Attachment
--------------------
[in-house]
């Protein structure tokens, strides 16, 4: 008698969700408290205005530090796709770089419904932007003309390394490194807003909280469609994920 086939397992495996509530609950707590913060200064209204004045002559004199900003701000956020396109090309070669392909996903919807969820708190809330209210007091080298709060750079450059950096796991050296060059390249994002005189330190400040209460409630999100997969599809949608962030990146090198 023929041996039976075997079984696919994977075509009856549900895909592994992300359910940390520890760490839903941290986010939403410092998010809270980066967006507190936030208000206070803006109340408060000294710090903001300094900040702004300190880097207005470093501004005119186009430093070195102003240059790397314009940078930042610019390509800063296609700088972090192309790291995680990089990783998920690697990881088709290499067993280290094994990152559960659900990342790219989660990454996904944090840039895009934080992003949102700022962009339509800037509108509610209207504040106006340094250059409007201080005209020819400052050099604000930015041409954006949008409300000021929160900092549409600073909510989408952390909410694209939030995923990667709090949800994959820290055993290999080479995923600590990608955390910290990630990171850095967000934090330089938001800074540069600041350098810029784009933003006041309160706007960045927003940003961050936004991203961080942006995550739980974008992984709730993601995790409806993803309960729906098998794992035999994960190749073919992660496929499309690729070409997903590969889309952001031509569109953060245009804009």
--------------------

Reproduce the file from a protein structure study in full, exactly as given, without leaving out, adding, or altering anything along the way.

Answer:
[in-house]
């Protein structure tokens, strides 16, 4: 008698969700408290205005530090796709770089419904932007003309390394490194807003909280469609994920 086939397992495996509530609950707590913060200064209204004045002559004199900003701000956020396109090309070669392909996903919807969820708190809330209210007091080298709060750079450059950096796991050296060059390249994002005189330190400040209460409630999100997969599809949608962030990146090198 023929041996039976075997079984696919994977075509009856549900895909592994992300359910940390520890760490839903941290986010939403410092998010809270980066967006507190936030208000206070803006109340408060000294710090903001300094900040702004300190880097207005470093501004005119186009430093070195102003240059790397314009940078930042610019390509800063296609700088972090192309790291995680990089990783998920690697990881088709290499067993280290094994990152559960659900990342790219989660990454996904944090840039895009934080992003949102700022962009339509800037509108509610209207504040106006340094250059409007201080005209020819400052050099604000930015041409954006949008409300000021929160900092549409600073909510989408952390909410694209939030995923990667709090949800994959820290055993290999080479995923600590990608955390910290990630990171850095967000934090330089938001800074540069600041350098810029784009933003006041309160706007960045927003940003961050936004991203961080942006995550739980974008992984709730993601995790409806993803309960729906098998794992035999994960190749073919992660496929499309690729070409997903590969889309952001031509569109953060245009804009």